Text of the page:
Religions typically disparage our animal and vegetative nature. They urge us to embrace soul, mind, spirit -- whatever immaterial essence supposedly lies within us and connects us with a higher divine reality.
Re-reading the first chapters of Hubert Benoit's marvelous book, "Zen and the Psychology of Self-Transformation: The Supreme Doctrine, " I was struck again by how brilliantly Benoit talks about Zen. His outlook is pleasingly fresh.
In The Existentialism of Zen chapter, Benoit says that we mistakenly value living more than existence.
We aren't content with just being an integral part of a much larger reality. No, we seek to elevate that part -- our individuality -- above a status commensurate with the way things really are. So figuring out how to live life fully and meaningfully to the greatest possible extent becomes an obsession, while simply embracing our everyday existence is seen as not enough, too obvious, insufficient for the Fulfillment Task at hand.
Benoit wrote in French, which was translated. He's intellectual. He's a psychoanalyst. He's philosophically sophisticated. So it can take a bit of effort to absorb his words. But I've found that the effort is worth it.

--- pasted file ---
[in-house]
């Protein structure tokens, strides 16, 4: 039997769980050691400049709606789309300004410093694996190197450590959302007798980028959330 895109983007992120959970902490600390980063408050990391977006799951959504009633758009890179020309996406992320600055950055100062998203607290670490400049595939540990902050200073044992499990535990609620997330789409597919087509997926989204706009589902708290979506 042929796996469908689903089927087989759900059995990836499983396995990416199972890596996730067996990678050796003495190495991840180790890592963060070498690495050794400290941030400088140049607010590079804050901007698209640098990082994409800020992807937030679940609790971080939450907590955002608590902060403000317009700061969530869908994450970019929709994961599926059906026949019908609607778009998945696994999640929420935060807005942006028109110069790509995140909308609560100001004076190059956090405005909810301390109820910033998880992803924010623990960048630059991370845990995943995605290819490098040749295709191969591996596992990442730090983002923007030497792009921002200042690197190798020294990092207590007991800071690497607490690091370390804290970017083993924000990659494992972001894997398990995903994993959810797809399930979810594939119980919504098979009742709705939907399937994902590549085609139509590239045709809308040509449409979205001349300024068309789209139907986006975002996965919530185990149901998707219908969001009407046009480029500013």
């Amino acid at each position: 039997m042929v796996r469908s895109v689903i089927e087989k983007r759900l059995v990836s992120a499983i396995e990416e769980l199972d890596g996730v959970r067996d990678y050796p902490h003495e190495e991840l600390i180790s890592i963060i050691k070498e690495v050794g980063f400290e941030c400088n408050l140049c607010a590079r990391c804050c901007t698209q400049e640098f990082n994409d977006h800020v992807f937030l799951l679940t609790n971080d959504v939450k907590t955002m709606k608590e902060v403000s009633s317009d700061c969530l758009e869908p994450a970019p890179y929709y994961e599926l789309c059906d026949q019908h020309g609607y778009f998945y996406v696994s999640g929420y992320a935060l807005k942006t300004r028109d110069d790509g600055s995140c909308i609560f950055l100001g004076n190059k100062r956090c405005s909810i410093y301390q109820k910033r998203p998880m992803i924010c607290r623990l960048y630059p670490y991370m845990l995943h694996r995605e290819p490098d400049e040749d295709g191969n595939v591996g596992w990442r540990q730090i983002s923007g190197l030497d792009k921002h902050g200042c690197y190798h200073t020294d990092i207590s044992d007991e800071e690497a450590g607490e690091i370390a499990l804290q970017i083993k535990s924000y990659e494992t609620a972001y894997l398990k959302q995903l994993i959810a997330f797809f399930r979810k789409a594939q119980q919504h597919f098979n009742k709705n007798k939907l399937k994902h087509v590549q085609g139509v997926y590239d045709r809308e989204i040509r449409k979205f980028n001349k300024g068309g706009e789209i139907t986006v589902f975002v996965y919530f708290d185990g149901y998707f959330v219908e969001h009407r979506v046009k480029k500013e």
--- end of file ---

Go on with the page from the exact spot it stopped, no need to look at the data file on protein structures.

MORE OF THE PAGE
Here's some passages from the above-mentioned chapter. I've bold-faced some passages that I really like:
A man declares, "My life is insipid and monotonous; I do not call that living; at most it is existing." Everyone understands what this man means to say, which proves that everyone carries in himself the idea of this distinction. At the same time, everyone feels that "living" is superior to "existing"; and this opinion is so clear, so categoric, in the mind of man, that he comes to regard to "exist" as nothing, and to "live" as everything.
...However, when man places living so much above existing the frontier of this preferential distinction does not lie between their vegetative phenomena and their actions; it lies within the domain of action, and in the following manner: among my actions some have for object the service of my vegetative life (to eat, to repose, to perform the sexual act by pure animal desire); these actions affirm me (that is to say maintain my creation) in so far as I am an organism in all respects similar to the other animals, in so far as I live from the point of view of the universe, as a cosmic cog-wheel, in so far as I am "universal."